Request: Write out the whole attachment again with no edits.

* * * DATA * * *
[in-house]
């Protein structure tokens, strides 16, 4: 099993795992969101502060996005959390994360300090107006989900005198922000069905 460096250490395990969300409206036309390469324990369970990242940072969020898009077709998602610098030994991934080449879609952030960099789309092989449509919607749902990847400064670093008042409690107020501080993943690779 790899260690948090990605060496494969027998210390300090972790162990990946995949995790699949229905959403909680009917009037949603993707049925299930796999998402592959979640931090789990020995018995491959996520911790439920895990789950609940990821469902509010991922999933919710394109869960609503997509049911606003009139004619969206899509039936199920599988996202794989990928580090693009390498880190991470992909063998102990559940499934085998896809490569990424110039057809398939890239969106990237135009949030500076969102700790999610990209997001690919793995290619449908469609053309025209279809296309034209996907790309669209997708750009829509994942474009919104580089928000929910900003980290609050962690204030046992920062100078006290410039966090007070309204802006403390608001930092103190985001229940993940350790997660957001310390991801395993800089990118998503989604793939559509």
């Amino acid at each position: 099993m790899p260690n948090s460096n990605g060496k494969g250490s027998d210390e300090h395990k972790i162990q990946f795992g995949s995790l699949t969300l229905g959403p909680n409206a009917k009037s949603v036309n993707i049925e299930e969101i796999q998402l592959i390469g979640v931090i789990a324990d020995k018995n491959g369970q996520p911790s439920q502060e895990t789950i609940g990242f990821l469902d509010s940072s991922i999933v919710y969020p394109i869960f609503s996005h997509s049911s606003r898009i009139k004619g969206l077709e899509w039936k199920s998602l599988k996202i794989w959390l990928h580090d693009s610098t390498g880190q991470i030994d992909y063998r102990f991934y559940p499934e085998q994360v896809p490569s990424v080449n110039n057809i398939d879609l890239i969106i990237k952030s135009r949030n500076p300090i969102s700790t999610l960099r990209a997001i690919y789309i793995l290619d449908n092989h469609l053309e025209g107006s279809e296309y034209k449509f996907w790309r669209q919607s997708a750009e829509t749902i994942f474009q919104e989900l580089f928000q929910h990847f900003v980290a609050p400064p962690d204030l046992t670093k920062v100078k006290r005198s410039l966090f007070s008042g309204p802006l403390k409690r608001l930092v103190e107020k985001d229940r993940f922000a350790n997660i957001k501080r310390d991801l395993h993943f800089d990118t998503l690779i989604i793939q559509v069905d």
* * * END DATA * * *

[in-house]
């Protein structure tokens, strides 16, 4: 099993795992969101502060996005959390994360300090107006989900005198922000069905 460096250490395990969300409206036309390469324990369970990242940072969020898009077709998602610098030994991934080449879609952030960099789309092989449509919607749902990847400064670093008042409690107020501080993943690779 790899260690948090990605060496494969027998210390300090972790162990990946995949995790699949229905959403909680009917009037949603993707049925299930796999998402592959979640931090789990020995018995491959996520911790439920895990789950609940990821469902509010991922999933919710394109869960609503997509049911606003009139004619969206899509039936199920599988996202794989990928580090693009390498880190991470992909063998102990559940499934085998896809490569990424110039057809398939890239969106990237135009949030500076969102700790999610990209997001690919793995290619449908469609053309025209279809296309034209996907790309669209997708750009829509994942474009919104580089928000929910900003980290609050962690204030046992920062100078006290410039966090007070309204802006403390608001930092103190985001229940993940350790997660957001310390991801395993800089990118998503989604793939559509």
């Amino acid at each position: 099993m790899p260690n948090s460096n990605g060496k494969g250490s027998d210390e300090h395990k972790i162990q990946f795992g995949s995790l699949t969300l229905g959403p909680n409206a009917k009037s949603v036309n993707i049925e299930e969101i796999q998402l592959i390469g979640v931090i789990a324990d020995k018995n491959g369970q996520p911790s439920q502060e895990t789950i609940g990242f990821l469902d509010s940072s991922i999933v919710y969020p394109i869960f609503s996005h997509s049911s606003r898009i009139k004619g969206l077709e899509w039936k199920s998602l599988k996202i794989w959390l990928h580090d693009s610098t390498g880190q991470i030994d992909y063998r102990f991934y559940p499934e085998q994360v896809p490569s990424v080449n110039n057809i398939d879609l890239i969106i990237k952030s135009r949030n500076p300090i969102s700790t999610l960099r990209a997001i690919y789309i793995l290619d449908n092989h469609l053309e025209g107006s279809e296309y034209k449509f996907w790309r669209q919607s997708a750009e829509t749902i994942f474009q919104e989900l580089f928000q929910h990847f900003v980290a609050p400064p962690d204030l046992t670093k920062v100078k006290r005198s410039l966090f007070s008042g309204p802006l403390k409690r608001l930092v103190e107020k985001d229940r993940f922000a350790n997660i957001k501080r310390d991801l395993h993943f800089d990118t998503l690779i989604i793939q559509v069905d």